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Zinc finger protein GLIS3

The zinc finger protein GLIS3 is a transcription factor that acts as both repressor and activator. Mutations cause autosomal recessive neonatal diabetes mellitus with congenital hypothyroidism.


Clinic Method Carrier testing
Turnaround 5 days
Specimen type genomic DNA
Clinic Method Massive parallel sequencing
Turnaround 25 days
Specimen type genomic DNA
Research Method Genomic sequencing of the entire coding region
Turnaround 25 days
Specimen type genomic DNA

Related Diseases:

Neonatal diabetes mellitus with congenital hypothyroidism



Taha D et al. (2003) Neonatal diabetes mellitus, congenital hypothyroidism, hepatic fibrosis, polycystic kidneys, and congenital glaucoma: a new autosomal recessive syndrome?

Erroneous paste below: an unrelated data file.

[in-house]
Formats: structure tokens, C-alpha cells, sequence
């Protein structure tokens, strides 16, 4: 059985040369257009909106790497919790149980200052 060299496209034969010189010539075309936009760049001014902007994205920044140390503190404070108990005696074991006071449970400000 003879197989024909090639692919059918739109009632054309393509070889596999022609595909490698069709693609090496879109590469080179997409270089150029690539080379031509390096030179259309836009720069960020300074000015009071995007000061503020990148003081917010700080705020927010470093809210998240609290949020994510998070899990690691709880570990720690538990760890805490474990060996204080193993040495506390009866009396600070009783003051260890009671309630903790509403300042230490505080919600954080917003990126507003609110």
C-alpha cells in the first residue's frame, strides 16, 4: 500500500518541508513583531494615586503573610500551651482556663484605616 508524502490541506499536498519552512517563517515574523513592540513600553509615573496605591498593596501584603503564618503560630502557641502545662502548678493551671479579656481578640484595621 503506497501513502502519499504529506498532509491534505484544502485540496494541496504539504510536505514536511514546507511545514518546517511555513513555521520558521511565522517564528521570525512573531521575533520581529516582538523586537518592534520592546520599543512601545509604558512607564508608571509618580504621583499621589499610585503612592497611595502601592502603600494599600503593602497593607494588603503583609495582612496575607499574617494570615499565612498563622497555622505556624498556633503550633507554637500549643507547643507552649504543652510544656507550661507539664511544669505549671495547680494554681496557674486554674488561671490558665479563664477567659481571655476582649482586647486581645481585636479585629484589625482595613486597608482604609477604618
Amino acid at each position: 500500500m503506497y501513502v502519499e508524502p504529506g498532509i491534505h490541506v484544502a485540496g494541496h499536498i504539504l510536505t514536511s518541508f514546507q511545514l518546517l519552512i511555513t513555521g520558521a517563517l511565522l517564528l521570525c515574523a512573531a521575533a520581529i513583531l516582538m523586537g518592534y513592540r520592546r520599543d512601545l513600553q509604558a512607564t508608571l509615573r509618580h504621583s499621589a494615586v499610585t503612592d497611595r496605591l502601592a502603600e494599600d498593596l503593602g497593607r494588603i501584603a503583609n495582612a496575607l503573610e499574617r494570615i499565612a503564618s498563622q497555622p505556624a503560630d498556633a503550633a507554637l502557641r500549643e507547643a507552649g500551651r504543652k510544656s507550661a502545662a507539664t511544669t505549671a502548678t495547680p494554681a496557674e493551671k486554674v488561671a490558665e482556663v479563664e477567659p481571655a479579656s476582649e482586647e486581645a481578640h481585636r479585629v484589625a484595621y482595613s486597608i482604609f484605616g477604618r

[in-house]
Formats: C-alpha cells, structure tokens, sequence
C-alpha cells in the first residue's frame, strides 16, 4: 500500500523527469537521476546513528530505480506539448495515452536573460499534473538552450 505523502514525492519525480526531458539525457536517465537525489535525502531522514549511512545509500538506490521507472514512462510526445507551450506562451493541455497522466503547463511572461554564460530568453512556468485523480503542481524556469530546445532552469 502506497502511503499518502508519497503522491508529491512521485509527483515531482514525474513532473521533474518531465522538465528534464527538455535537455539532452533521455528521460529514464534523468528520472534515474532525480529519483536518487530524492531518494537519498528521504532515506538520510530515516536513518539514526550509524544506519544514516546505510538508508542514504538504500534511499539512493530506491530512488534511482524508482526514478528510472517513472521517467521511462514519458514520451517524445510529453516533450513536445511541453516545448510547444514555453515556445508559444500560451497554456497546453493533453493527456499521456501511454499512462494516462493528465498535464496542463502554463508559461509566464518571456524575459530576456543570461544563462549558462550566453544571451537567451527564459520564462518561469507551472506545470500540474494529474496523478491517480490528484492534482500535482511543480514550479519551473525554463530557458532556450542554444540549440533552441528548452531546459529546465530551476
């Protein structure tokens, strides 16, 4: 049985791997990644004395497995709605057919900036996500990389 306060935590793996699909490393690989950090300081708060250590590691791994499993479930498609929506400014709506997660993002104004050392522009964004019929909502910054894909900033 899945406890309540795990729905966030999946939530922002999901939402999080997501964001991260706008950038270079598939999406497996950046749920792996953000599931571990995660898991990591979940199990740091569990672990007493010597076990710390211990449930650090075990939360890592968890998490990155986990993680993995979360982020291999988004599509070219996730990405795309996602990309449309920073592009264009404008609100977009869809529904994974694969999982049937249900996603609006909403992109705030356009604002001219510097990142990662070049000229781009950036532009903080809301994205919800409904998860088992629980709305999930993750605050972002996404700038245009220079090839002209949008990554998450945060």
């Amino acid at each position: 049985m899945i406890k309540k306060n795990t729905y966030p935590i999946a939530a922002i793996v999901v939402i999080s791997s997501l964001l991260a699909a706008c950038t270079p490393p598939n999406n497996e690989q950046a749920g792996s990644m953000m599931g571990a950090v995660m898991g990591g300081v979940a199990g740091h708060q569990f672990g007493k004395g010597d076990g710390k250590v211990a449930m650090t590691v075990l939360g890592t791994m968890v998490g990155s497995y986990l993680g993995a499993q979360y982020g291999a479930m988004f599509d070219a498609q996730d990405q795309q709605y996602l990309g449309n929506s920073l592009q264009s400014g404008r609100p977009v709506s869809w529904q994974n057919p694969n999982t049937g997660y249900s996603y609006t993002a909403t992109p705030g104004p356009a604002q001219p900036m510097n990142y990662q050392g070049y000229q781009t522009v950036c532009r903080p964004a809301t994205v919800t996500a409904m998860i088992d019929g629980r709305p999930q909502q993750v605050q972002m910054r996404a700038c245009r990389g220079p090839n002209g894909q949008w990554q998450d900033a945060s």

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Senée V et al. (2006) Mutations in GLIS3 are responsible for a rare syndrome with neonatal diabetes mellitus and congenital hypothyroidism.

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Dimitri P et al. (2011) Novel GLIS3 mutations demonstrate an extended multisystem phenotype.

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Dimitri P et al. (2015) Expanding the Clinical Spectrum Associated With GLIS3 Mutations.

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Kim YS et al. (2003) GLIS3, a novel member of the GLIS subfamily of Krüppel-like zinc finger proteins with repressor and activation functions.

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Beak JY et al. (2008) Functional analysis of the zinc finger and activation domains of Glis3 and mutant Glis3(NDH1).

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Kang HS et al. (2009) Glis3 is associated with primary cilia and Wwtr1/TAZ and implicated in polycystic kidney disease.

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Orphanet article

Orphanet ID 165848 external link

NCBI article

NCBI 169792 external link

OMIM.ORG article

Omim 610192 external link
Update: Aug. 14, 2020
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